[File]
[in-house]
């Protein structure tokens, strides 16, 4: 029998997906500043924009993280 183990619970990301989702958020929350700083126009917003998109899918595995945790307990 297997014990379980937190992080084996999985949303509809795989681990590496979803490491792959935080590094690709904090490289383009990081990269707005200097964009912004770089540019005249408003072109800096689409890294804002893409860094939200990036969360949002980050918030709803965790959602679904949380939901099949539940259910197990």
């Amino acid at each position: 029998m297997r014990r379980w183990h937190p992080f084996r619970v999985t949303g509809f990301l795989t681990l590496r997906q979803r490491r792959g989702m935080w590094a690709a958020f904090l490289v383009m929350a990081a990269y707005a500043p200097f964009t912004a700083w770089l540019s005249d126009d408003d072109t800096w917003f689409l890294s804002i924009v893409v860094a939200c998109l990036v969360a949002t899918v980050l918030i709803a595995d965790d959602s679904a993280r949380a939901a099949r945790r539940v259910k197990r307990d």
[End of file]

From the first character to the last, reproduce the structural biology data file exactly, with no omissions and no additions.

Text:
[in-house]
């Protein structure tokens, strides 16, 4: 029998997906500043924009993280 183990619970990301989702958020929350700083126009917003998109899918595995945790307990 297997014990379980937190992080084996999985949303509809795989681990590496979803490491792959935080590094690709904090490289383009990081990269707005200097964009912004770089540019005249408003072109800096689409890294804002893409860094939200990036969360949002980050918030709803965790959602679904949380939901099949539940259910197990």
């Amino acid at each position: 029998m297997r014990r379980w183990h937190p992080f084996r619970v999985t949303g509809f990301l795989t681990l590496r997906q979803r490491r792959g989702m935080w590094a690709a958020f904090l490289v383009m929350a990081a990269y707005a500043p200097f964009t912004a700083w770089l540019s005249d126009d408003d072109t800096w917003f689409l890294s804002i924009v893409v860094a939200c998109l990036v969360a949002t899918v980050l918030i709803a595995d965790d959602s679904a993280r949380a939901a099949r945790r539940v259910k197990r307990d």